Max Kelly gives us his reaction to San Diego Loyal walking off during a USL Championship match after player receives homophobic abuse.
Earlier this month, a clash between San Diego Loyal and Phoenix Rising in the United Soccer League (USL) Championship, American’s second tier, was marred by a homophobic incident. The abuse - which was aimed towards openly gay San Diego Loyal midfielder Collin Martin - prompted his teammates to walk off and forfeit the match. The decision was a bold one, as it meant that Loyal automatically lost 3-0 in a game in which they were leading 3-1. The defeat means that the Californian team, who are managed by US football legend Landon Donovan, will not reach the playoffs this year. However, the decision to not continue the game is admirable, and is far more significant than reaching any playoff. It showed that San Diego Loyal would not stand for any discrimination, while highlighting that the repugnant stain of homophobia is still very much present in all levels of football.
The Phoenix Rising player guilty of the abusive language, Junior Flemmings, has been handed a six-match ban for his misconduct, as well as a fine. The swiftness and severity of the punishment is encouraging to see, but without tangible reform or education, it will surely only be a matter of time before we see a repeat of this disheartening episode.
It certainly is not just a troubling problem stateside, however, as homophobia and transphobia in football rear their ugly heads across the world. Britain is certainly no exception to this, despite the positive growth of education and inclusion campaigns aimed at making football at all levels more welcoming. Last weekend, the scenes that occurred on a warm night in California were repeated on a drizzly day in north Somerset. Players from Shipham AFC, who play in the fourteenth level of English football, walked off the pitch in their game against Portishead United after they claimed that an opposing player had made a comment that was “clear homophobic abuse”. Despite the difference in circumstances between the two games, this again highlights that homophobia is prevalent in all levels of football.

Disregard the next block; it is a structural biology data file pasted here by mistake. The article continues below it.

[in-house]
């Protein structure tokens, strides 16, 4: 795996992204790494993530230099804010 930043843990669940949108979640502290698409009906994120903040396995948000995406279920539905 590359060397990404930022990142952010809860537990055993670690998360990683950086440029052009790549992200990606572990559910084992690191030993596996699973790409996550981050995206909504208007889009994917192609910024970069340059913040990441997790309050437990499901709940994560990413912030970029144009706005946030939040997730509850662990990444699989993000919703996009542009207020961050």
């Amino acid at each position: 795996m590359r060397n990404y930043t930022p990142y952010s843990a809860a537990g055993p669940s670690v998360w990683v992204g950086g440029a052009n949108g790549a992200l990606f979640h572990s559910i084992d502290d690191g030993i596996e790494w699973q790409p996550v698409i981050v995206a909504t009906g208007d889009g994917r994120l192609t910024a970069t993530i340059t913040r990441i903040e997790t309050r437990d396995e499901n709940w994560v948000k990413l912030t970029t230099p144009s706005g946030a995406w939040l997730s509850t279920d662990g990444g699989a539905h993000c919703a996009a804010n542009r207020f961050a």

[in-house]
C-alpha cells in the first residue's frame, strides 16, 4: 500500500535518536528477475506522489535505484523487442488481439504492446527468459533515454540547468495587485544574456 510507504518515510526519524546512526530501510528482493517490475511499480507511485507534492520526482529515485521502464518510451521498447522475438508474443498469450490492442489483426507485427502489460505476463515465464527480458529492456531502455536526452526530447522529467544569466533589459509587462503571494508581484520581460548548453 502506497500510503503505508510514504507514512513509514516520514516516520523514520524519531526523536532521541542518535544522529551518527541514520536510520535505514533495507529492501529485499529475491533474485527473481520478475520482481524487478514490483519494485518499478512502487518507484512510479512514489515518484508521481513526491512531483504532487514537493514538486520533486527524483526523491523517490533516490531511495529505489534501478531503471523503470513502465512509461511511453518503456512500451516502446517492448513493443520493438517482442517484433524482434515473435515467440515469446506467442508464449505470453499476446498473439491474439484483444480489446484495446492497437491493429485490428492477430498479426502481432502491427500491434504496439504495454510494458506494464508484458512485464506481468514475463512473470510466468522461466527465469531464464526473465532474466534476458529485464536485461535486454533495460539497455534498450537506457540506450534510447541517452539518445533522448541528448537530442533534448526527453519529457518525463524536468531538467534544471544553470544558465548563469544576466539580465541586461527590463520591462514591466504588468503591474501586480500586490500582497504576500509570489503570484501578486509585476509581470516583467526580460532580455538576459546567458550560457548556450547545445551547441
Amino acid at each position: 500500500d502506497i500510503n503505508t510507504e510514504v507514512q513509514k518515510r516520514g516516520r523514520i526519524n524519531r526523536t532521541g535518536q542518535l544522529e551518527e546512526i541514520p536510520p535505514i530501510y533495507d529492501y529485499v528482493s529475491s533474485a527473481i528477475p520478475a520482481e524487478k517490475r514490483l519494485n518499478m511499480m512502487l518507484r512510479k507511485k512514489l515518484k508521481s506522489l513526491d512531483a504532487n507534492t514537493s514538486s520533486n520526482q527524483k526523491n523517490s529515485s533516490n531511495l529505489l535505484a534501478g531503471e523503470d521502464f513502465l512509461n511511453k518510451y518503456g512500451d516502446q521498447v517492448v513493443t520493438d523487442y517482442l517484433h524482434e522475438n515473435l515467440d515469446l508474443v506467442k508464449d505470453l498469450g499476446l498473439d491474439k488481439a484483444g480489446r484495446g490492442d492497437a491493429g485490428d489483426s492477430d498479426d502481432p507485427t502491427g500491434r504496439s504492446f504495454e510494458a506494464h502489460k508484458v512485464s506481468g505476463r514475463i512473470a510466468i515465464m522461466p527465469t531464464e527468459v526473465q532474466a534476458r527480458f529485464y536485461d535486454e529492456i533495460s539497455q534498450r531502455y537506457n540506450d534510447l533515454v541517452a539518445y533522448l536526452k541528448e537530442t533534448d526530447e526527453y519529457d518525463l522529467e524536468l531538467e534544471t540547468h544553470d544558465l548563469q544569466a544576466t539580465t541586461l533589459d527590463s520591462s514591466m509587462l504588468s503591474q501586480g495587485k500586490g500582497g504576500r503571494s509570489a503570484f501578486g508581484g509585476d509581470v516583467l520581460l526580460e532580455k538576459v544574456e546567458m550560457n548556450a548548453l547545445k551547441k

In the top levels of British football, there has been encouraging support for LGBTQ+ players from clubs, with pledges of severe bans for fans found guilty of homophobic abuse being widespread. However, in reality, the enforcement of these promised punishments has been few and far between. As the LGBTQ+ publication PinkNews recently reported, four West Ham supporters who were convicted of homophobic abuse have dodged the lifetime bans that the club threatened earlier in the year.
LGBTQ+ charity Stonewall have also recently produced some damning evidence that homophobia is still very much prevalent in British football. In their 2016 study, the charity found that 72% of football fans surveyed said they had heard homophobic abuse at a match, with that number being even higher in Scotland at 82%. They also found that the large majority thought that homophobic language was a “problem”. However, despite this, one in five respondents aged 18-24 said they would be “embarrassed” if their favourite player came out as gay.
There is certainly hope, despite the troubling instances of homophobia in football, that progress is being made in the education and awareness of these issues. Campaigns like Football v Homophobia are continuing to grow and educate, as LGBTQ+ supporters’ groups such Proud Jags (Partick Thistle) and Proud Dons (Aberdeen) are growing and having more connection to their clubs. Despite these positives however, more is certainly required by the authorities such as the Football Association and Scottish Football Association, as well as the clubs to tackle homophobia in the sport. After all, the game should be beautiful for all.
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